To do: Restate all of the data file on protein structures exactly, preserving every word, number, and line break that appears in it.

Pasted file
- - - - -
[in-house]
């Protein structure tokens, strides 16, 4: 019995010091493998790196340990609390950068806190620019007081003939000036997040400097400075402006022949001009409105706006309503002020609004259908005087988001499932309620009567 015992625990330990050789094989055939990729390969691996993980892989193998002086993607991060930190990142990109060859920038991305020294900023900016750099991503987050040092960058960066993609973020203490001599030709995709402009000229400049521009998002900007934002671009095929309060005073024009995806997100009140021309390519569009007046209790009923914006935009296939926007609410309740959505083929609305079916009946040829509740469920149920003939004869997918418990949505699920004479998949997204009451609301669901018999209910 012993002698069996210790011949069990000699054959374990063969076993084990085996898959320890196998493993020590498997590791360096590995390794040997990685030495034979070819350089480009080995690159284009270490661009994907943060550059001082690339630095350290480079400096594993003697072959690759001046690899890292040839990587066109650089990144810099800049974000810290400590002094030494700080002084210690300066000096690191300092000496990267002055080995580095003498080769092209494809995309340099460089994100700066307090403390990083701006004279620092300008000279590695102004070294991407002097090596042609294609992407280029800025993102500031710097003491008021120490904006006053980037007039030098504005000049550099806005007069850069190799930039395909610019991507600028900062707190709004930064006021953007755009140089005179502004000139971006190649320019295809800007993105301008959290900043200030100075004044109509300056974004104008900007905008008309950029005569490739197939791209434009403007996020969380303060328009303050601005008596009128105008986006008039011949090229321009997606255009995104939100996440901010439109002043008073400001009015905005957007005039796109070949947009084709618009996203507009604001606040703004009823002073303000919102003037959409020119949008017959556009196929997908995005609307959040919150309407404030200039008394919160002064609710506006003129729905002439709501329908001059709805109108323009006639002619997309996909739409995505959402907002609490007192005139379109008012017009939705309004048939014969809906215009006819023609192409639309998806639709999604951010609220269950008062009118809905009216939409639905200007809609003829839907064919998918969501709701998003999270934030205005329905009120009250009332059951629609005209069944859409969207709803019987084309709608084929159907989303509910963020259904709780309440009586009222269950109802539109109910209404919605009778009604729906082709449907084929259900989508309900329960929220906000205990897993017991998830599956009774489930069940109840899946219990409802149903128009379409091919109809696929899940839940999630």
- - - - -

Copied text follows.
[in-house]
């Protein structure tokens, strides 16, 4: 019995010091493998790196340990609390950068806190620019007081003939000036997040400097400075402006022949001009409105706006309503002020609004259908005087988001499932309620009567 015992625990330990050789094989055939990729390969691996993980892989193998002086993607991060930190990142990109060859920038991305020294900023900016750099991503987050040092960058960066993609973020203490001599030709995709402009000229400049521009998002900007934002671009095929309060005073024009995806997100009140021309390519569009007046209790009923914006935009296939926007609410309740959505083929609305079916009946040829509740469920149920003939004869997918418990949505699920004479998949997204009451609301669901018999209910 012993002698069996210790011949069990000699054959374990063969076993084990085996898959320890196998493993020590498997590791360096590995390794040997990685030495034979070819350089480009080995690159284009270490661009994907943060550059001082690339630095350290480079400096594993003697072959690759001046690899890292040839990587066109650089990144810099800049974000810290400590002094030494700080002084210690300066000096690191300092000496990267002055080995580095003498080769092209494809995309340099460089994100700066307090403390990083701006004279620092300008000279590695102004070294991407002097090596042609294609992407280029800025993102500031710097003491008021120490904006006053980037007039030098504005000049550099806005007069850069190799930039395909610019991507600028900062707190709004930064006021953007755009140089005179502004000139971006190649320019295809800007993105301008959290900043200030100075004044109509300056974004104008900007905008008309950029005569490739197939791209434009403007996020969380303060328009303050601005008596009128105008986006008039011949090229321009997606255009995104939100996440901010439109002043008073400001009015905005957007005039796109070949947009084709618009996203507009604001606040703004009823002073303000919102003037959409020119949008017959556009196929997908995005609307959040919150309407404030200039008394919160002064609710506006003129729905002439709501329908001059709805109108323009006639002619997309996909739409995505959402907002609490007192005139379109008012017009939705309004048939014969809906215009006819023609192409639309998806639709999604951010609220269950008062009118809905009216939409639905200007809609003829839907064919998918969501709701998003999270934030205005329905009120009250009332059951629609005209069944859409969207709803019987084309709608084929159907989303509910963020259904709780309440009586009222269950109802539109109910209404919605009778009604729906082709449907084929259900989508309900329960929220906000205990897993017991998830599956009774489930069940109840899946219990409802149903128009379409091919109809696929899940839940999630």